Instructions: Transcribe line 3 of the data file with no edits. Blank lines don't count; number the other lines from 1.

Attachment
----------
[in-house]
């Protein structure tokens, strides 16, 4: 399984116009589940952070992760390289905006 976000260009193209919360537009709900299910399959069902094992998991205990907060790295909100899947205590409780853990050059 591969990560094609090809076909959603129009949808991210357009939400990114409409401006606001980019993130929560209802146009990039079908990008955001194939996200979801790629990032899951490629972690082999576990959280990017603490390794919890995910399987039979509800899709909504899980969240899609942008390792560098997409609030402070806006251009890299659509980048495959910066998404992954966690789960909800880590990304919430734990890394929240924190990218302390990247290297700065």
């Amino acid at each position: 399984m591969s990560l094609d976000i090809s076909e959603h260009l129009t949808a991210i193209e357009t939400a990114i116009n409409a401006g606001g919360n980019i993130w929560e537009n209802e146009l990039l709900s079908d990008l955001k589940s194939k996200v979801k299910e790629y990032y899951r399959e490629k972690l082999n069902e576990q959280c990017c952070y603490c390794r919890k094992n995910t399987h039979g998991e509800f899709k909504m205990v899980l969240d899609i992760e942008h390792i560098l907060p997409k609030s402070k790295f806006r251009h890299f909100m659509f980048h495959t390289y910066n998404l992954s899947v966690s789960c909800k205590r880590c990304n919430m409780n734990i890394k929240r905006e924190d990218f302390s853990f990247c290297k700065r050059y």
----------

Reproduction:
């Amino acid at each position: 399984m591969s990560l094609d976000i090809s076909e959603h260009l129009t949808a991210i193209e357009t939400a990114i116009n409409a401006g606001g919360n980019i993130w929560e537009n209802e146009l990039l709900s079908d990008l955001k589940s194939k996200v979801k299910e790629y990032y899951r399959e490629k972690l082999n069902e576990q959280c990017c952070y603490c390794r919890k094992n995910t399987h039979g998991e509800f899709k909504m205990v899980l969240d899609i992760e942008h390792i560098l907060p997409k609030s402070k790295f806006r251009h890299f909100m659509f980048h495959t390289y910066n998404l992954s899947v966690s789960c909800k205590r880590c990304n919430m409780n734990i890394k929240r905006e924190d990218f302390s853990f990247c290297k700065r050059y």